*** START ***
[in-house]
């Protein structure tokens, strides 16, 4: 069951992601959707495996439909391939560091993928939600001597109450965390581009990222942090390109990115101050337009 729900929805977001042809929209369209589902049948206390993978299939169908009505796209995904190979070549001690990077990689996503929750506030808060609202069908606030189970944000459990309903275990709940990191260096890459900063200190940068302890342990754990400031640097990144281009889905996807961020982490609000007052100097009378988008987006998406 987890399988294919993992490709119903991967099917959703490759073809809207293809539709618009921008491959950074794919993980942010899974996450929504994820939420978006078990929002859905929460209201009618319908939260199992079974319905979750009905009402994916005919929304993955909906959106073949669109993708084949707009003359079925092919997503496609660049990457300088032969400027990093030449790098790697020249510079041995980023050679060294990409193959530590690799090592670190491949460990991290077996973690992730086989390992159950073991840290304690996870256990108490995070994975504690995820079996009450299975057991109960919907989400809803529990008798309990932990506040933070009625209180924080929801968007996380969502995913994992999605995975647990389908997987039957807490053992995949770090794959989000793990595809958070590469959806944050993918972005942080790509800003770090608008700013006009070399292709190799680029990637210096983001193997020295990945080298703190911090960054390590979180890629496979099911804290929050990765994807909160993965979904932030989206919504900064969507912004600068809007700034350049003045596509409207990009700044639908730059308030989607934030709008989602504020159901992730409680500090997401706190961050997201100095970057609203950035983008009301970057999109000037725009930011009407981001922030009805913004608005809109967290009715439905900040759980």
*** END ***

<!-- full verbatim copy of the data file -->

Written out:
[in-house]
């Protein structure tokens, strides 16, 4: 069951992601959707495996439909391939560091993928939600001597109450965390581009990222942090390109990115101050337009 729900929805977001042809929209369209589902049948206390993978299939169908009505796209995904190979070549001690990077990689996503929750506030808060609202069908606030189970944000459990309903275990709940990191260096890459900063200190940068302890342990754990400031640097990144281009889905996807961020982490609000007052100097009378988008987006998406 987890399988294919993992490709119903991967099917959703490759073809809207293809539709618009921008491959950074794919993980942010899974996450929504994820939420978006078990929002859905929460209201009618319908939260199992079974319905979750009905009402994916005919929304993955909906959106073949669109993708084949707009003359079925092919997503496609660049990457300088032969400027990093030449790098790697020249510079041995980023050679060294990409193959530590690799090592670190491949460990991290077996973690992730086989390992159950073991840290304690996870256990108490995070994975504690995820079996009450299975057991109960919907989400809803529990008798309990932990506040933070009625209180924080929801968007996380969502995913994992999605995975647990389908997987039957807490053992995949770090794959989000793990595809958070590469959806944050993918972005942080790509800003770090608008700013006009070399292709190799680029990637210096983001193997020295990945080298703190911090960054390590979180890629496979099911804290929050990765994807909160993965979904932030989206919504900064969507912004600068809007700034350049003045596509409207990009700044639908730059308030989607934030709008989602504020159901992730409680500090997401706190961050997201100095970057609203950035983008009301970057999109000037725009930011009407981001922030009805913004608005809109967290009715439905900040759980």